New docs show how Reagan-era executive order unbounded NSA
Newly declassified info sheds light on EO 12333 and the feds’ obscuring tactics.
By Cyrus Farivar
A set of newly declassified documents shows definitively and explicitly that the United States intelligence community relies heavily on what is effectively unchecked presidential authority to conduct surveillance operations, as manifested through the Reagan-era Executive Order (EO) 12333.
And at a more basic level, the new documents illustrate that the government is adept at creating obscure legalistic definitions of plain language words, like “collection of information,” which help obfuscate the public’s understanding of the scope and scale of such a dragnet. . . .
The spies get to police themselves -
1.2 The National Security Council. (a) Purpose. The National Security Council (NSC) was established by the National Security Act of 1947 to advise the President with respect to the integration of domestic, foreign and military policies relating to the national security. The NSC shall act as the highest Executive Branch entity that provides review of, guidance for and direction to the conduct of all national foreign intelligence, counterintelligence, and special activities, and attendant policies and programs.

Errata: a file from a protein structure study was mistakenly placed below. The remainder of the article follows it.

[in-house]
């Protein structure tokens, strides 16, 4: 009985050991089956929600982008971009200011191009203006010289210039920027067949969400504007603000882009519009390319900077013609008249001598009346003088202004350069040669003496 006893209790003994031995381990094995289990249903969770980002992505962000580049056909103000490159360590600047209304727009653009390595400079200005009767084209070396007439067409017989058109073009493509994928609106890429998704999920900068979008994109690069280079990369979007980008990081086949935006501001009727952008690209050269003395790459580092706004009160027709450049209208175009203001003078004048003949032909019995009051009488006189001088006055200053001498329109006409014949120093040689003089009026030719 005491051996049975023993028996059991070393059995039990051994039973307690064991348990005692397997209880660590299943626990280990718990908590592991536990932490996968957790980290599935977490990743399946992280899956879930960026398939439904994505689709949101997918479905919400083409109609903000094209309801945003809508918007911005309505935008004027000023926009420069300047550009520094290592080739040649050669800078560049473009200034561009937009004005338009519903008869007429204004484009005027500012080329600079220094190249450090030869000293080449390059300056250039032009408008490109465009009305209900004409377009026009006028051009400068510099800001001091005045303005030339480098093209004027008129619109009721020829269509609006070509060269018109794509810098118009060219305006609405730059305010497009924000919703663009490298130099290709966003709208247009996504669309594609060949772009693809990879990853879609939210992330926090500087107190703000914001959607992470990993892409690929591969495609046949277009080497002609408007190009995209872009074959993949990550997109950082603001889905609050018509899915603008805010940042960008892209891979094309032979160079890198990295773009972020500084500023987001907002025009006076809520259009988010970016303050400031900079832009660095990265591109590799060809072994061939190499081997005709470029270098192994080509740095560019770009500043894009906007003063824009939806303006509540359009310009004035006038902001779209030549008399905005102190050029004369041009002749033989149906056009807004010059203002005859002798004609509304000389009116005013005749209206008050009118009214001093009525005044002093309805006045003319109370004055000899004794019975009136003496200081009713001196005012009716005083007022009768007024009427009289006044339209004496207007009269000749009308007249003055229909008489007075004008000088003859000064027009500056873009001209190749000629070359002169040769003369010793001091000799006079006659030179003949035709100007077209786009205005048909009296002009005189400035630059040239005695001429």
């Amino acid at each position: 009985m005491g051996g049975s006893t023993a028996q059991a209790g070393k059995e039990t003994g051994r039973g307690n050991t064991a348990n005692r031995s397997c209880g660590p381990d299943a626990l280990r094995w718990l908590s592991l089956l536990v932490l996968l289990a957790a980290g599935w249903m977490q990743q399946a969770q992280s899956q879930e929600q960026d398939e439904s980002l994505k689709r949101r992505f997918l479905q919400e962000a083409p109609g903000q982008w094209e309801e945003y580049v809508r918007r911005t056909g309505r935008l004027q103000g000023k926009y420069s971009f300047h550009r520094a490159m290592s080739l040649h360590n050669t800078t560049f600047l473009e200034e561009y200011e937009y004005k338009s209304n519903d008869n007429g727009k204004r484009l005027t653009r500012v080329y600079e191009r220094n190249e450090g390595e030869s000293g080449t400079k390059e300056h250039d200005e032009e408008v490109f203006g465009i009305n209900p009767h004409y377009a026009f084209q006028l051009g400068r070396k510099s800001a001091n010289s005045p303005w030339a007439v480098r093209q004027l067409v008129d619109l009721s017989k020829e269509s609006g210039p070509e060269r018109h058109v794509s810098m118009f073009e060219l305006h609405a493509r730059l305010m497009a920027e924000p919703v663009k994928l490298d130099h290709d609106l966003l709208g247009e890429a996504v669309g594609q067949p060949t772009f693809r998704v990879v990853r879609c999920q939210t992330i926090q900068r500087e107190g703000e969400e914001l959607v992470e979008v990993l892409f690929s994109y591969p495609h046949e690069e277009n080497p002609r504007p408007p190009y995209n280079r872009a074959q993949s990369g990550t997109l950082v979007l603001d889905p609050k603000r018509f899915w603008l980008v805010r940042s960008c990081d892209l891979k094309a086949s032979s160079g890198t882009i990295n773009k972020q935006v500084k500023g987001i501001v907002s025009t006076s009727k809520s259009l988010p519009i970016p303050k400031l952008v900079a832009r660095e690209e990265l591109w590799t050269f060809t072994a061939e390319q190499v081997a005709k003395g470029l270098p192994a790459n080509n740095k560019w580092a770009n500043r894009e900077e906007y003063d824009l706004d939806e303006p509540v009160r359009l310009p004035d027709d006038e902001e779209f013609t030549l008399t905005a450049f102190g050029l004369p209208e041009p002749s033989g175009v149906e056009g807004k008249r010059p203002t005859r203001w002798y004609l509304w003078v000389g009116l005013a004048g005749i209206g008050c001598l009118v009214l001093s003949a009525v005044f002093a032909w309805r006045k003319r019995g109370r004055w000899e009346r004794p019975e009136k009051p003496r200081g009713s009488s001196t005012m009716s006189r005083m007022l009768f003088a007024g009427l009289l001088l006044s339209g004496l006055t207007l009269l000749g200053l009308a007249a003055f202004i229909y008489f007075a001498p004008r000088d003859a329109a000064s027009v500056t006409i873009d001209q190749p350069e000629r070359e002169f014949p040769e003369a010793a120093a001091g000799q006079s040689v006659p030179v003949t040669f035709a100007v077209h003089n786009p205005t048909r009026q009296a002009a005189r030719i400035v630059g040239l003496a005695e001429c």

(b) Committees. The NSC shall establish such committees as may be necessary to carry out its functions and responsibilities under this Order. The NSC, or a committee established by it, shall consider and submit to the President a policy recommendation, including all dissents, on each special activity and shall review proposals for other sensitive intelligence operations.
CIA embedded in your police dept. -
2.6 Assistance to Law Enforcement Authorities. Agencies within the Intelligence Community are authorized to:
(a) Cooperate with appropriate law enforcement agencies for the purpose of protecting the employees, information, property and facilities of any agency within the Intelligence Community….
Josef Mengele -
2.10 Human Experimentation. No agency within the Intelligence Community shall sponsor, contract for or conduct research on human subjects except in accordance with guidelines issued by the Department of Health and Human Services. The subject’s informed consent shall be documented as required by those guidelines.